"Is it that hard to learn how to type Arabic letters?!?!??!," lebanese nightS raved, "To me it's a pure insult to the Arabic language! [...] If they're accustomed to English keyboards [as Yamli's makers argue on their website,] let them get accustomed to Arabic keyboards too!! They make it sound as if it's mission impossible or something!!"

But, as many commentators pointed out, lebanese nightS was missing the point. Many Arabs living in the West – or even in the Arab world –, simply don't have access to Arabic keyboards. Many Arabs in the diaspora, like Haddad, may speak Arabic fluently but have difficulty with the written language. And then there is the Arabic keyboard itself, which many users experience as very difficult to use, even if they are fluent in written Arabic.

As MauriceBoueri commented, "The beauty in Yamli is that it relieves you from having to learn how to use an Arabic keyboard, but allows you to use the wonderful Arabic language from the comfort of your regular keyboard (I stress on regular because that's what most people in the wide world use). I beg you to let me know which of the following is a better way to read in Arabic, and give me your honest opinion on how many times longer it would have taken you to type the Arabic version using an Arabic keyboard: - ana ra2ye enno hayde fekra sayyi2a jiddan! loghatak lazem tkoun masdar fakhrak msh masdar ellet khasseytak - أنا رأيي إن هيدي فكرة سيئة جدا . لغتك لازم تكون مصدر فخرك مش مصدر قلة خصيتك (By the way, I used Yamli's genius to be able to type this last sentence.)"

Yamli is also a big help for people wanting to learn Arabic, whether they are Arabs or not.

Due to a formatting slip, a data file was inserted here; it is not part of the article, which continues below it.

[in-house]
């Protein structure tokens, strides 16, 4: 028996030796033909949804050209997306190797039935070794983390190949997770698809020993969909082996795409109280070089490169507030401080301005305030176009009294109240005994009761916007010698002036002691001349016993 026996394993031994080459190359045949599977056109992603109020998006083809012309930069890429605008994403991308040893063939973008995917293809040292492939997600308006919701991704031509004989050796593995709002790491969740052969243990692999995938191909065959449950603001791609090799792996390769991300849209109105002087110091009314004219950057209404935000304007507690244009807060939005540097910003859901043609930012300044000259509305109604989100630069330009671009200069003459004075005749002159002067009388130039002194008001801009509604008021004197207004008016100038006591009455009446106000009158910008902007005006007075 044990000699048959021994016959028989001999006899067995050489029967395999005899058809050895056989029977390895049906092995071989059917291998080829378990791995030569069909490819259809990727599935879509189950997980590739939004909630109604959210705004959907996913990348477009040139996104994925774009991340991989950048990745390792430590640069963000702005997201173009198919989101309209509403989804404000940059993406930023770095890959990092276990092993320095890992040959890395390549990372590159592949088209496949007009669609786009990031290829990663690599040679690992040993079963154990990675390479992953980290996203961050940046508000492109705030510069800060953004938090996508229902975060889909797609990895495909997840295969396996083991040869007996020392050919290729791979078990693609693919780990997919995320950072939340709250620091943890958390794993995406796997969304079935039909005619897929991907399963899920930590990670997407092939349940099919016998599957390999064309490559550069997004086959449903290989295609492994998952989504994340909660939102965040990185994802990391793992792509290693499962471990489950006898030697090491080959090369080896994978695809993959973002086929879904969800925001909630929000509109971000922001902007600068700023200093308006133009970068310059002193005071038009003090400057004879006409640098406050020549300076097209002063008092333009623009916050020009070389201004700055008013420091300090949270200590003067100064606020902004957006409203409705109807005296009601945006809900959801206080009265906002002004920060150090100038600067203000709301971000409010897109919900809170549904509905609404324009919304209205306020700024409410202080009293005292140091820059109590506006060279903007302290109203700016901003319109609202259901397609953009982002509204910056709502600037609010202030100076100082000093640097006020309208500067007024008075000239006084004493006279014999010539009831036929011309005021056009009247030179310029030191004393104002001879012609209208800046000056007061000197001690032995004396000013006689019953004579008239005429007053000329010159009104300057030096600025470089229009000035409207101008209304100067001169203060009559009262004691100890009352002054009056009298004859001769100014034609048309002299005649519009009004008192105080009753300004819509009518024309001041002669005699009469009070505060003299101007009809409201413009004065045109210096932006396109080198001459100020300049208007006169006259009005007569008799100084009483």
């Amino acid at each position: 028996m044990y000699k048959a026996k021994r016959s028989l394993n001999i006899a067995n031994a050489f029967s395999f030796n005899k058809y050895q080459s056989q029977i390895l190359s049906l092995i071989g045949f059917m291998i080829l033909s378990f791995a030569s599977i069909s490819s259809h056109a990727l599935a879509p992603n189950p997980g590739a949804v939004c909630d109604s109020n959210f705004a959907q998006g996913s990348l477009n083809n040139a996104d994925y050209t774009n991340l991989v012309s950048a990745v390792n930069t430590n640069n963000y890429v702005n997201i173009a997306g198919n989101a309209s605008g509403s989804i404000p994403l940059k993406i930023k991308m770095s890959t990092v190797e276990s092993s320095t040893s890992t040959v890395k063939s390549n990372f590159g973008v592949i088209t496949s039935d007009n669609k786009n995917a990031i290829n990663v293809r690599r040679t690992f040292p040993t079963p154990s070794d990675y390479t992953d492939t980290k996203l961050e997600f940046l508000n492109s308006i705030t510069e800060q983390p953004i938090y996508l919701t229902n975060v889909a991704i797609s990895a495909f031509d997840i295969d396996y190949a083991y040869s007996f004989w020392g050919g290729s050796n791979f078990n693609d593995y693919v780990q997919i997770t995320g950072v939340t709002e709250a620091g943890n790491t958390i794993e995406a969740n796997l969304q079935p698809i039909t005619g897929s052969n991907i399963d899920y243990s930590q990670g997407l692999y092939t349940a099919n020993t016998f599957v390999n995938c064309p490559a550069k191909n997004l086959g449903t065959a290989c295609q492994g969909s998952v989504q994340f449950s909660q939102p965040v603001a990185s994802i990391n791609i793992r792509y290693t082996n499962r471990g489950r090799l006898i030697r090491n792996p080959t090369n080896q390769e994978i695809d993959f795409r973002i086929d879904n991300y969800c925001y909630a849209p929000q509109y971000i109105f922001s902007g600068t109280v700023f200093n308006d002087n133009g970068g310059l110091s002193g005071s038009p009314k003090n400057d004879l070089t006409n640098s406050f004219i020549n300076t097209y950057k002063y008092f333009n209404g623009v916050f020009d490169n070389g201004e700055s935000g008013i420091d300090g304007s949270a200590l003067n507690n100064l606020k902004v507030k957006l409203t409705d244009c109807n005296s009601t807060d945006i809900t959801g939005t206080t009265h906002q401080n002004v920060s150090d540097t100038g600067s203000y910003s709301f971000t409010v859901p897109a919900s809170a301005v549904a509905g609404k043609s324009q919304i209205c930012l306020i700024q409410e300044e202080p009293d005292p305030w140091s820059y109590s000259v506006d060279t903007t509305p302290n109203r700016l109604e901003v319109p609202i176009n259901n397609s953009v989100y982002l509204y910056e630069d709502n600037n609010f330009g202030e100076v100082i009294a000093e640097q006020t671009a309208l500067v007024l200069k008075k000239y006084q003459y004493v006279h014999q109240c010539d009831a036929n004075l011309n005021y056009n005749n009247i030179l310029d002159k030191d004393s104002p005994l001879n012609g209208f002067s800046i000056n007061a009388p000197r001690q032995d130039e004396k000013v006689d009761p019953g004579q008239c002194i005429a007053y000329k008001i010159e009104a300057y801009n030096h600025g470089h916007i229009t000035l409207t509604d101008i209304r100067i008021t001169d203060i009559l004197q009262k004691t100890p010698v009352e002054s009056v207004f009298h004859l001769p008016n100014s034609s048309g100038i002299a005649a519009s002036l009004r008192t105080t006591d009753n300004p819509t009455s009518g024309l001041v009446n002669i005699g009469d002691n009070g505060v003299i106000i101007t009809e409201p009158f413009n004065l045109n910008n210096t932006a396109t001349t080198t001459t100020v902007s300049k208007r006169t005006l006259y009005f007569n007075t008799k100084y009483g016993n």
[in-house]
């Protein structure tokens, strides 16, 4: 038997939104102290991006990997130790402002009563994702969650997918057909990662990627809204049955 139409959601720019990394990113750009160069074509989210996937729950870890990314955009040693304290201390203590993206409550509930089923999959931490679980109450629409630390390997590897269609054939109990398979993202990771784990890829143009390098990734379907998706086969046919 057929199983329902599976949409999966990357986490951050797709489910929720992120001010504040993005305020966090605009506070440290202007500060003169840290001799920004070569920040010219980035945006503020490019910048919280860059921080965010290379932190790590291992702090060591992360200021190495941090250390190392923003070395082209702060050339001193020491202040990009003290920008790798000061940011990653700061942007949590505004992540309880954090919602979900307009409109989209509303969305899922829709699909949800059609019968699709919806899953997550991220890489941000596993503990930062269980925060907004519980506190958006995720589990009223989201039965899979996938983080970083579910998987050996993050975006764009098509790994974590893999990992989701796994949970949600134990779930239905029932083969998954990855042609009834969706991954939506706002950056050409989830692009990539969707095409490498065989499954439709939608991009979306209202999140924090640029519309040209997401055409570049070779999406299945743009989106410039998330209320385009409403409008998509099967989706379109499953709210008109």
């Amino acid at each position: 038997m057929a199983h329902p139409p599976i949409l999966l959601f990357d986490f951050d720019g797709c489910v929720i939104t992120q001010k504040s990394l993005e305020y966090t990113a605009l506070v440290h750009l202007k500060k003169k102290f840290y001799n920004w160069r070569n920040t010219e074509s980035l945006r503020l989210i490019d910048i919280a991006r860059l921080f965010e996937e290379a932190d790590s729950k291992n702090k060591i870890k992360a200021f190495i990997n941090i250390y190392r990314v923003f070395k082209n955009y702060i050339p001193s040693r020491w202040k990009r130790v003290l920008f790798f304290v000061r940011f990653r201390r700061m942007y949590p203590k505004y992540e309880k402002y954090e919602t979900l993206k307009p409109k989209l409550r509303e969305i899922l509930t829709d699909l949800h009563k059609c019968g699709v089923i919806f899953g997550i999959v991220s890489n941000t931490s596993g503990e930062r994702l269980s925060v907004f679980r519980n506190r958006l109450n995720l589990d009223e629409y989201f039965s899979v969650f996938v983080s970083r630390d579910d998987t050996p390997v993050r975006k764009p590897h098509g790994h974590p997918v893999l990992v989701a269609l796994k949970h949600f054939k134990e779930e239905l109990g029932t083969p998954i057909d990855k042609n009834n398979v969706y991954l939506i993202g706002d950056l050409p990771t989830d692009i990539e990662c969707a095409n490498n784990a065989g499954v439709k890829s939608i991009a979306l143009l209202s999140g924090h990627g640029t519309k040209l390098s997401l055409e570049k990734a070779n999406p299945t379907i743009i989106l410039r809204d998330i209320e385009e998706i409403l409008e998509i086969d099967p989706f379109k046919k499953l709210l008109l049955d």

Zeina, a Yamli user of the site, said she was thrilled with Yamli. "I am Lebanese but I grew up in Australia. I've always wanted to learn Arabic. I lived in Australia but I’m Lebanese. The language is very hard, especially in writing. When I found Yamli, I felt I could learn quicker, especially on how to deal with the letters."

Another well-known blogger, The Arabist, made the following observation.

"I suspect that another reason is that with so many young elite Arabs educated in private, Western curricula school, many kids on the net don’t actually master written Arabic that well. On the other hand, they do master the SMS Arabic where 3 is ع and 7 is ح. Some people will think this further erodes the quality of written Arabic, but hats off for innovation."

Haddad dismisses criticism that Yamli will discourage the young generation, who are already using "Internet Arabic" a lot of the time, from learning how to read and write Arabic correctly.

"On the contrary," he says, "those who want to learn Arabic can use Yamli as a help or advisory tool. And for those who speak Arabic but who don’t know how to read or write it, Yamli is  a portal to get Arabic information they could not get otherwise."

The two men are now working to improving the program to work in the opposite way, that is reading the letters in Arabic and transform them into Roman characters, in addition to covering all the grammar and dialects of the Arabic language. They also promise to start workin on other languages once they have perfected the Arabic.

Meanwhile, Haddad hopes that Yamli will help the Arabic language become a full-fledged member of the Internet family – instead of just a distant cousin.